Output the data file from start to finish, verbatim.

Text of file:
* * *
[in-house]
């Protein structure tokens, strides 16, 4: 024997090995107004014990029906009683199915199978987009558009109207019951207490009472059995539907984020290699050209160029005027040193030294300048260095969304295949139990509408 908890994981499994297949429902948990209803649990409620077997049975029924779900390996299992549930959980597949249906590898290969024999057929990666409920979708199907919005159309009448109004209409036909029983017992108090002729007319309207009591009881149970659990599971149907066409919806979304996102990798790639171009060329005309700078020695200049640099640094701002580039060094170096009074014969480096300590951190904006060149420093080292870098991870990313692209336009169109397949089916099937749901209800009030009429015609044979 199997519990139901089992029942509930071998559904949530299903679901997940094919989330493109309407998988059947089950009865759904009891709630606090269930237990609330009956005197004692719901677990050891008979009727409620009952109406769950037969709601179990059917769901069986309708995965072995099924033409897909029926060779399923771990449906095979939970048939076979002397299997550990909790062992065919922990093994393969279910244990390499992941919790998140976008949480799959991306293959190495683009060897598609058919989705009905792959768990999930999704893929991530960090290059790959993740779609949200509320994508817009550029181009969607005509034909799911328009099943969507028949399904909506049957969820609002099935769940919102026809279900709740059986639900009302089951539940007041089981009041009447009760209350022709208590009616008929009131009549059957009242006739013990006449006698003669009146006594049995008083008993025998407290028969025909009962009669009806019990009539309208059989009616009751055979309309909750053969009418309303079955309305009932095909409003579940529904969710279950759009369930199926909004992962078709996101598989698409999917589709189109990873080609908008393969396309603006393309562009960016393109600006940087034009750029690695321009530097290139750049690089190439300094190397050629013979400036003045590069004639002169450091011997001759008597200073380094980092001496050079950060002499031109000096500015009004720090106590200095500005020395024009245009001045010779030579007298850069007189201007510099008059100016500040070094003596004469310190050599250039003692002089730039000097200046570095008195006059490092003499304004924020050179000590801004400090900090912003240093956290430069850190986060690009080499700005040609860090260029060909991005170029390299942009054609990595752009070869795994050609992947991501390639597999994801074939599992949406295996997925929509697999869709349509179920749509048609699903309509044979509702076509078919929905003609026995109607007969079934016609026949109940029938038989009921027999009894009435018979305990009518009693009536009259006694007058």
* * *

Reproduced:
[in-house]
């Protein structure tokens, strides 16, 4: 024997090995107004014990029906009683199915199978987009558009109207019951207490009472059995539907984020290699050209160029005027040193030294300048260095969304295949139990509408 908890994981499994297949429902948990209803649990409620077997049975029924779900390996299992549930959980597949249906590898290969024999057929990666409920979708199907919005159309009448109004209409036909029983017992108090002729007319309207009591009881149970659990599971149907066409919806979304996102990798790639171009060329005309700078020695200049640099640094701002580039060094170096009074014969480096300590951190904006060149420093080292870098991870990313692209336009169109397949089916099937749901209800009030009429015609044979 199997519990139901089992029942509930071998559904949530299903679901997940094919989330493109309407998988059947089950009865759904009891709630606090269930237990609330009956005197004692719901677990050891008979009727409620009952109406769950037969709601179990059917769901069986309708995965072995099924033409897909029926060779399923771990449906095979939970048939076979002397299997550990909790062992065919922990093994393969279910244990390499992941919790998140976008949480799959991306293959190495683009060897598609058919989705009905792959768990999930999704893929991530960090290059790959993740779609949200509320994508817009550029181009969607005509034909799911328009099943969507028949399904909506049957969820609002099935769940919102026809279900709740059986639900009302089951539940007041089981009041009447009760209350022709208590009616008929009131009549059957009242006739013990006449006698003669009146006594049995008083008993025998407290028969025909009962009669009806019990009539309208059989009616009751055979309309909750053969009418309303079955309305009932095909409003579940529904969710279950759009369930199926909004992962078709996101598989698409999917589709189109990873080609908008393969396309603006393309562009960016393109600006940087034009750029690695321009530097290139750049690089190439300094190397050629013979400036003045590069004639002169450091011997001759008597200073380094980092001496050079950060002499031109000096500015009004720090106590200095500005020395024009245009001045010779030579007298850069007189201007510099008059100016500040070094003596004469310190050599250039003692002089730039000097200046570095008195006059490092003499304004924020050179000590801004400090900090912003240093956290430069850190986060690009080499700005040609860090260029060909991005170029390299942009054609990595752009070869795994050609992947991501390639597999994801074939599992949406295996997925929509697999869709349509179920749509048609699903309509044979509702076509078919929905003609026995109607007969079934016609026949109940029938038989009921027999009894009435018979305990009518009693009536009259006694007058």